Back in the days of Friedel and Lydia there was no electricity on the farm, and water was transported to the house by ox wagon. Those were the days when time still passed a little bit slower on the farm, a feeling our guests still embrace in the old lifestyle farm house.


Friedel and Lydia loved the African nature, with all its fauna and flora. During the middle 1900’s hunting for game was part of everyday life. Unfortunately the daily supply of game meat could no longer supply the ever increasing demand. It was sad for Friedel and Lydia to see how the animals were hunted in the area. Although neither of them had a problem with hunting, they did have a problem with the lack of conservation being applied. For this specific reason they decided to register and declare Flintbeck as a Nature Reserve. Although they were farming with cattle on the farm, they made a point of preserving the wildlife on the farm. Friedel died before seeing the fruits of his labour. Today there are various species of game on the farm: Waterbuck, Kudu, Gnu, Sable, Impala, Duiker, Eland, Zebra, Hartebeest, Bushbuck and Blesbuck to name a few. Their greatest accomplishment was the Kudu. Although Friedel never had the privilege of seeing a Kudu on Flintbeck, he laid the foundation for herds of over a hundred on the farm. Guests will be very fortunate to see the majestic beauty of a full grown Kudu bull and to walk among it in its natural environment.

The original Flintbeck farm was 400 hectares in size, today the farm is over a 1000 hectares and fully game fenced. The farm is still run as a cattle and game farm, with certain areas dedicated to game alone, and the rest is shared in harmony between the two. Friedel and Lydia would have been proud to see what has become of their humble dream.


Putting up game fencing 2009

During the year of 1957 Carl Friederich Schlotfeldt was born. He was the youngest of four children, Gisela, Ernst and Liesel. Carl or better known as Callie still lives on the farm today. He was fortunate to have met an amazing South African woman who also has a German heritage, Heide Bonhage. Callie and Heide Schlotfeldt have extended and grown the farm through very tough times to what it is today. They will never forget the drought of the eighties that very nearly cost them the farm and everything they had.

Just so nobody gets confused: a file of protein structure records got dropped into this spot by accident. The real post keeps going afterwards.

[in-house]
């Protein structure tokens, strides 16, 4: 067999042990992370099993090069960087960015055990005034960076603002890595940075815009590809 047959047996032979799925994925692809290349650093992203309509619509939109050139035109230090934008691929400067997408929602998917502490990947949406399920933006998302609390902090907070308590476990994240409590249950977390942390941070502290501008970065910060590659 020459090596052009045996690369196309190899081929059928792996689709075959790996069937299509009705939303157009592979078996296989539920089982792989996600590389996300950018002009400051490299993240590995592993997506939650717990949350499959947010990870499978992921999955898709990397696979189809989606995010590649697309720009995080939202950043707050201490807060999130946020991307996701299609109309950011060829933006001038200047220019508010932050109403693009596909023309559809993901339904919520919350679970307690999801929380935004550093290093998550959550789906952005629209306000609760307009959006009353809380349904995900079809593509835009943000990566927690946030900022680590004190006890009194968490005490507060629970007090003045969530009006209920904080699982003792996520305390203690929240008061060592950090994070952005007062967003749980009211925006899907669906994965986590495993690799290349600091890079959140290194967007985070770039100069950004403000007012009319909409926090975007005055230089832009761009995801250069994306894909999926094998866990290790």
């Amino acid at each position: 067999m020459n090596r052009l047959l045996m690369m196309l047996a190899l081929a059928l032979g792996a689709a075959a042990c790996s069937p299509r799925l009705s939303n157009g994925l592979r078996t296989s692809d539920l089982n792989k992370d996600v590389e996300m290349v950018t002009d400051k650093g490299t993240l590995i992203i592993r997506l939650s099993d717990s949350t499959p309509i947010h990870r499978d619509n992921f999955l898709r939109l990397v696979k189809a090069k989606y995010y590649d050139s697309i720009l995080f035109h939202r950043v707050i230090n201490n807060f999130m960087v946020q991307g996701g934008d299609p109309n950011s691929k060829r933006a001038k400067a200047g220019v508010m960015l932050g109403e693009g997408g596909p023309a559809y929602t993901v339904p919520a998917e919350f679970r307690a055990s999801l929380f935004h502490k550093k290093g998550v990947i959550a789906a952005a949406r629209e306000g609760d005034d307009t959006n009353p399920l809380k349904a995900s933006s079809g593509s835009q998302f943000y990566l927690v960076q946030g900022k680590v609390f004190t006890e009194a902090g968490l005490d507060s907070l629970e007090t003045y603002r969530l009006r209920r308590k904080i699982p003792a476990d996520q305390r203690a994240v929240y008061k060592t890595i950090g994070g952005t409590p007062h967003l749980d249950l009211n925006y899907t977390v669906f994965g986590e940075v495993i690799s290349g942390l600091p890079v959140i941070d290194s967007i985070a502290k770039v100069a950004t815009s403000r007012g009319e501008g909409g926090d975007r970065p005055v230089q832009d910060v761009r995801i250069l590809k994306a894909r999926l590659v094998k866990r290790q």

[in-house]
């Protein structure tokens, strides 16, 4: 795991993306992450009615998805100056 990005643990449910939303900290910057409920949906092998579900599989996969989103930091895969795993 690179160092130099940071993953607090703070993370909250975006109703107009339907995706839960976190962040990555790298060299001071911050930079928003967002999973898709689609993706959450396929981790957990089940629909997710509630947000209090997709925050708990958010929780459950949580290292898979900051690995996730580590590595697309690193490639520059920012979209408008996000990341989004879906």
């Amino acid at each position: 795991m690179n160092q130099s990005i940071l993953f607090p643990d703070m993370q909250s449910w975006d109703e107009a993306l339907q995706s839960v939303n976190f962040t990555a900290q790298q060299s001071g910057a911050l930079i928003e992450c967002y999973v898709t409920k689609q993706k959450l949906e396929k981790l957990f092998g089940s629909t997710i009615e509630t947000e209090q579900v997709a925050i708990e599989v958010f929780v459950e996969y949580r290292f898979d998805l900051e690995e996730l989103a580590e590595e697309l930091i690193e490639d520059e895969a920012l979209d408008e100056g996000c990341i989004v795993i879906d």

The Schlotfeldt family has been very blessed since their arrival in Africa. The year of 1985 saw the arrival of the third generation of Schlotfeldts on Flintbeck. Thomas, Martin and Christian were all born and raised on the family farm. They too remember and embrace their heritage, but acknowledge with pride that they are proudly South African. Thomas is now married, also to a Heidi (Born Fourie).


When Friedel and Lydia were living in the rondawels


The rondawels before renovations


The Weeping Boer- bean tree that now form s part of the Bar area

(Common Name:Weeping Boer-bean, Huilboerboon ,Latin Name:Schotia brachypetala )


Rondawels prior to renovations


Part of the building team during renovations


Building the waterhole dam


Celebrating the German style “Richterfest”, having a drink after reconstruction of the roof to ensure the roof does not leak


The Schlotfeldt family have been part of the Flintbeck history for over 60 years, they are very proud of their Bonsmara (cattle breed) stud, the Blacksmith/ engineering workshop, the lodge, their game farm, and they are still conserving the Flintbeck farm today. We have, therefore, prepared your accommodation, come and enjoy our African weather, bush, traditionally prepared high quality beef, game meat and an ice cold drink on a warm day with us.

Become a part of the Flintbeck Heritage.